previews

  • Richard Serra

    MOCA Geffen Contemporary
    152 North Central Avenue
    September 20, 1998–January 3, 1999

    Five years ago, no one in their right mind would have used terms like user-friendly or playful to describe Richard Serra’s Cor-Ten steel sculptures. The tendency to think of the sculptor’s Minimalism only in terms of mass and gravity should end with this exhibition of nine recent large-scale works. Organized by MoCA director Richard Koshalek and the Guggenheim’s Julia Brown, it also might demonstrate the affinity between Serra’s work and that of Frank O. Gehry, the architect who designed the two venues housing the show. On the West Coast at least, it’s hard not to think of Serra’s recent sculptures, which twist through space and soar overhead, as industrial-strength takes on Light and Space fluidity. Sept. 20, 1998–Jan. 3, 1999; travels to Guggenheim Museum Bilbao, spring 1999.

  • Kay Rosen: lifeli[k]e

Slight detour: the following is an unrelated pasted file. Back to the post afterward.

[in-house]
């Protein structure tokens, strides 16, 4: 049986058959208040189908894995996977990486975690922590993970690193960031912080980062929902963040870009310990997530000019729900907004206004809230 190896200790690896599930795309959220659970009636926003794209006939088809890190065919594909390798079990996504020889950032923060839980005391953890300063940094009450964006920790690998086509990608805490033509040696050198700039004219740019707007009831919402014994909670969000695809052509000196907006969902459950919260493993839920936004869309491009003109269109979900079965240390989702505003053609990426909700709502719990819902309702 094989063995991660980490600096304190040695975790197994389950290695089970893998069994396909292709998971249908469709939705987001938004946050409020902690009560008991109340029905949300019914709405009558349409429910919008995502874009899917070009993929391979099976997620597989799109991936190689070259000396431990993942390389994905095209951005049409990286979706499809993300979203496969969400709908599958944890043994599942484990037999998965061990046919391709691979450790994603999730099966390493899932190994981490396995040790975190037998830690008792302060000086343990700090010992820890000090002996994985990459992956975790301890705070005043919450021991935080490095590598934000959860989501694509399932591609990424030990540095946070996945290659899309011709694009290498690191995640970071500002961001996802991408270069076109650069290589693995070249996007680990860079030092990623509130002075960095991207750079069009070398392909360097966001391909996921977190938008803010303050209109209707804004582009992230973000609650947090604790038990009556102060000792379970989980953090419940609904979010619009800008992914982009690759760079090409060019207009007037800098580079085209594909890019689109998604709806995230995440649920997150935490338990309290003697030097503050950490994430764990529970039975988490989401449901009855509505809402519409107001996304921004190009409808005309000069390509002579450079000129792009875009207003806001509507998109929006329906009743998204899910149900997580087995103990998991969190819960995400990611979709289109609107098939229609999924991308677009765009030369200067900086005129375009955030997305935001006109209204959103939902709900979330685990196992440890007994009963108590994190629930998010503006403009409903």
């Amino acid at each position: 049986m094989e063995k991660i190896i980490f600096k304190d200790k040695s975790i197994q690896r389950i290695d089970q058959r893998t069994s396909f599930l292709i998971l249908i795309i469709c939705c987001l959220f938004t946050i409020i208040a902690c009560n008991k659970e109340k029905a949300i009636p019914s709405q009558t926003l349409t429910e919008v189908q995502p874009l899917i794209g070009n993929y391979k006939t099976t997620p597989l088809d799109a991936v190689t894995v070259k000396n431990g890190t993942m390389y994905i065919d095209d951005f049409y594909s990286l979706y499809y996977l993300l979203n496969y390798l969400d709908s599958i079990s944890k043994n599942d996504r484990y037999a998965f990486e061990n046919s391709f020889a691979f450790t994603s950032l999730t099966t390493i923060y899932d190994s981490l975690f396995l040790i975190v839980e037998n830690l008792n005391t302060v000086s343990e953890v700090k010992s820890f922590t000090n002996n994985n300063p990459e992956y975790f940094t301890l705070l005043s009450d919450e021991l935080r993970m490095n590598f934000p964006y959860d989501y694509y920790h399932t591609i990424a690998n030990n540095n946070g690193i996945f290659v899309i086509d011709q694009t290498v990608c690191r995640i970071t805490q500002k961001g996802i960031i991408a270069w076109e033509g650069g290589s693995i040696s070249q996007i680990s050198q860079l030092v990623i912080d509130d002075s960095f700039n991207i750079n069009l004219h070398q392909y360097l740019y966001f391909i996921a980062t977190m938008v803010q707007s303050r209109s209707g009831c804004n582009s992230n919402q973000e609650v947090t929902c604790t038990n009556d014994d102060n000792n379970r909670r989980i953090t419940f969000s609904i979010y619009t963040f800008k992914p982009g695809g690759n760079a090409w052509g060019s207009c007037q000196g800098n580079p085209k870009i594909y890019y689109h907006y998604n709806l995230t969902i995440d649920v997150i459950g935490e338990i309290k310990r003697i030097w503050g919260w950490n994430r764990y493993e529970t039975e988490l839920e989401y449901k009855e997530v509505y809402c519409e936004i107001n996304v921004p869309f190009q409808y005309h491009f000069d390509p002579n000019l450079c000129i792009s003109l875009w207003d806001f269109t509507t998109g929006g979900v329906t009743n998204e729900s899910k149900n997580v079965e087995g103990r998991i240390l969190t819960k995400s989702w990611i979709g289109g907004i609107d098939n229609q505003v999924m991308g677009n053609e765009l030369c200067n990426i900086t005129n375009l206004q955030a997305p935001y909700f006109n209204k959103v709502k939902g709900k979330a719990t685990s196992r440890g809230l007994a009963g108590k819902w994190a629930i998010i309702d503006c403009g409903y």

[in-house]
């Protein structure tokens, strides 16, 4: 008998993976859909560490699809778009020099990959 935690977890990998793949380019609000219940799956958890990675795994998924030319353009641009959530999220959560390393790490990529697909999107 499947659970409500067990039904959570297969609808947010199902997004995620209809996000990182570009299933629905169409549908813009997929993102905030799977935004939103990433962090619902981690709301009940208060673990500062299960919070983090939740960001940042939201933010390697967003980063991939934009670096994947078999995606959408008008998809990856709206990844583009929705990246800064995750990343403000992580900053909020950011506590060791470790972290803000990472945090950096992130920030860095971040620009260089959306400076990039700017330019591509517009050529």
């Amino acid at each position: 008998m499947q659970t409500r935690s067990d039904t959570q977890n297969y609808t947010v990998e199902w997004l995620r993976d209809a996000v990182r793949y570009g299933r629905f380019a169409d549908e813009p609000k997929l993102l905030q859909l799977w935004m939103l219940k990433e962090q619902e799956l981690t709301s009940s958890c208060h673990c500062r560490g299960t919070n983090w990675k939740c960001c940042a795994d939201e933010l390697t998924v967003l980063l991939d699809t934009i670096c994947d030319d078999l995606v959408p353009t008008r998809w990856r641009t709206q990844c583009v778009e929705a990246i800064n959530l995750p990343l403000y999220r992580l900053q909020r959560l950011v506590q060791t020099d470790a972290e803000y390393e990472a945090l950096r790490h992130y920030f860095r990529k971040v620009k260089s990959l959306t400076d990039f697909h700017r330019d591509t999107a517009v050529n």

The Museum of Contemporary Art (MOCA)
    250 South Grand Avenue
    November 15, 1998–January 17, 1999

    You could say that Kay Rosen paints monochromatic fields traversed by rows of abecedarian ciphers divorced from any signified to which they might conventionally be attached. You could also say she messes with words—that through inversion, substitution, twisted repetition, she contrives odd overlaps between what words look like and what they mean. On one level Rosen is a wry comedian, putting heteronymns and homophones to bed together. But there’s also an elegantly reflective quality to her examinations of the particles of thought, and Connie Butler (cocurator, with Terry Myers, of this twenty-year retrospective) links her to Bruce Nauman, among others, in a “tradition of conceptual and linguistically based experiments.”

    Also on view at Otis College of Art and Design.

  • Man Ray: Photographs

    The Getty Center
    1200 Getty Center Drive
    October 27, 1998–January 17, 1999

    Undeterred by recent allegations that certain “vintage” Man Ray prints are counterfeit—charges that cooled plans for a retrospective at the Metropolitan Museum of Art—the Getty is mounting a selection of some 100 of the artist’s 300 images from its collection. Curator Katherine Ware is taking a broad view of the American Dadaist-turned-expatriate Surrealist, sampling work from 1916 to 1951, including portraits, nudes, photograms, clichés verre, and solarized and hand-altered images. Did the spark go out when Man Ray left Paris for Los Angeles, as conventional wisdom has it? The photographs and writings from this period included here suggest otherwise.